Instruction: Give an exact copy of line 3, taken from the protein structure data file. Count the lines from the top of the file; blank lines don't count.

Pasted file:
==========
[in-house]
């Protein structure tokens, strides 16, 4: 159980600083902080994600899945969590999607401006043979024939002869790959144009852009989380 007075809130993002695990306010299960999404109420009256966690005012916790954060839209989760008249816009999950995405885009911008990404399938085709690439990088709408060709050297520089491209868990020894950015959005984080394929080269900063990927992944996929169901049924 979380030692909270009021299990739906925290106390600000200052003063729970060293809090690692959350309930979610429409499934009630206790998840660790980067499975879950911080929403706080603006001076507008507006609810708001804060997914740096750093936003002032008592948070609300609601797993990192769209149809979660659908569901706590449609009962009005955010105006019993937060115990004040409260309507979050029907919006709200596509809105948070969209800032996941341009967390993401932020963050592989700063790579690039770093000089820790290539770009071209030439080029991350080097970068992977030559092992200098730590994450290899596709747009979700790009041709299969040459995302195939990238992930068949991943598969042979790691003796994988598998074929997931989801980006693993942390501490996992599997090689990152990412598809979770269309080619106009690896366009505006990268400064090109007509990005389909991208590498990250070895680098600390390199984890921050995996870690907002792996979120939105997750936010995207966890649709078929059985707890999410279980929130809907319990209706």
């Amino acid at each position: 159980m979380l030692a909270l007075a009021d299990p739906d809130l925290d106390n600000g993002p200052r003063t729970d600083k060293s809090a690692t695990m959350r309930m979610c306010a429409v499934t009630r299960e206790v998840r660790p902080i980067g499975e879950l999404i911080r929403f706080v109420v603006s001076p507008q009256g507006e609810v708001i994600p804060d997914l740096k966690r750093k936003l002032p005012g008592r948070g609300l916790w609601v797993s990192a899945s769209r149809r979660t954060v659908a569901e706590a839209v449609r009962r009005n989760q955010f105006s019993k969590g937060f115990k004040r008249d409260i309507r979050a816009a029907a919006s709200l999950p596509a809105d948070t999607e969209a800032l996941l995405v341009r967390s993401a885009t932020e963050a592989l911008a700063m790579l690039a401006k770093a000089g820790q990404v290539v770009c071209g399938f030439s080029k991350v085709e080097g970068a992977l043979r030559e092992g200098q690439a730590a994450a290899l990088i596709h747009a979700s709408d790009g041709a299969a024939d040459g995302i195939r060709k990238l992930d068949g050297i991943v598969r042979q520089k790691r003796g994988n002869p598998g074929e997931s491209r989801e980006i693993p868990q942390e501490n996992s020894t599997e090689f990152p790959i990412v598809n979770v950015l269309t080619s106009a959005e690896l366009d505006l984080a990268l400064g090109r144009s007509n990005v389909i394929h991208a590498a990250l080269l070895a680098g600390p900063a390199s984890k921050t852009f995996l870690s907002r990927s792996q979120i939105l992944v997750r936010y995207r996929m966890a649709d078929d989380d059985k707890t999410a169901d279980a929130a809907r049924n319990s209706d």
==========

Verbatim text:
């Amino acid at each position: 159980m979380l030692a909270l007075a009021d299990p739906d809130l925290d106390n600000g993002p200052r003063t729970d600083k060293s809090a690692t695990m959350r309930m979610c306010a429409v499934t009630r299960e206790v998840r660790p902080i980067g499975e879950l999404i911080r929403f706080v109420v603006s001076p507008q009256g507006e609810v708001i994600p804060d997914l740096k966690r750093k936003l002032p005012g008592r948070g609300l916790w609601v797993s990192a899945s769209r149809r979660t954060v659908a569901e706590a839209v449609r009962r009005n989760q955010f105006s019993k969590g937060f115990k004040r008249d409260i309507r979050a816009a029907a919006s709200l999950p596509a809105d948070t999607e969209a800032l996941l995405v341009r967390s993401a885009t932020e963050a592989l911008a700063m790579l690039a401006k770093a000089g820790q990404v290539v770009c071209g399938f030439s080029k991350v085709e080097g970068a992977l043979r030559e092992g200098q690439a730590a994450a290899l990088i596709h747009a979700s709408d790009g041709a299969a024939d040459g995302i195939r060709k990238l992930d068949g050297i991943v598969r042979q520089k790691r003796g994988n002869p598998g074929e997931s491209r989801e980006i693993p868990q942390e501490n996992s020894t599997e090689f990152p790959i990412v598809n979770v950015l269309t080619s106009a959005e690896l366009d505006l984080a990268l400064g090109r144009s007509n990005v389909i394929h991208a590498a990250l080269l070895a680098g600390p900063a390199s984890k921050t852009f995996l870690s907002r990927s792996q979120i939105l992944v997750r936010y995207r996929m966890a649709d078929d989380d059985k707890t999410a169901d279980a929130a809907r049924n319990s209706d």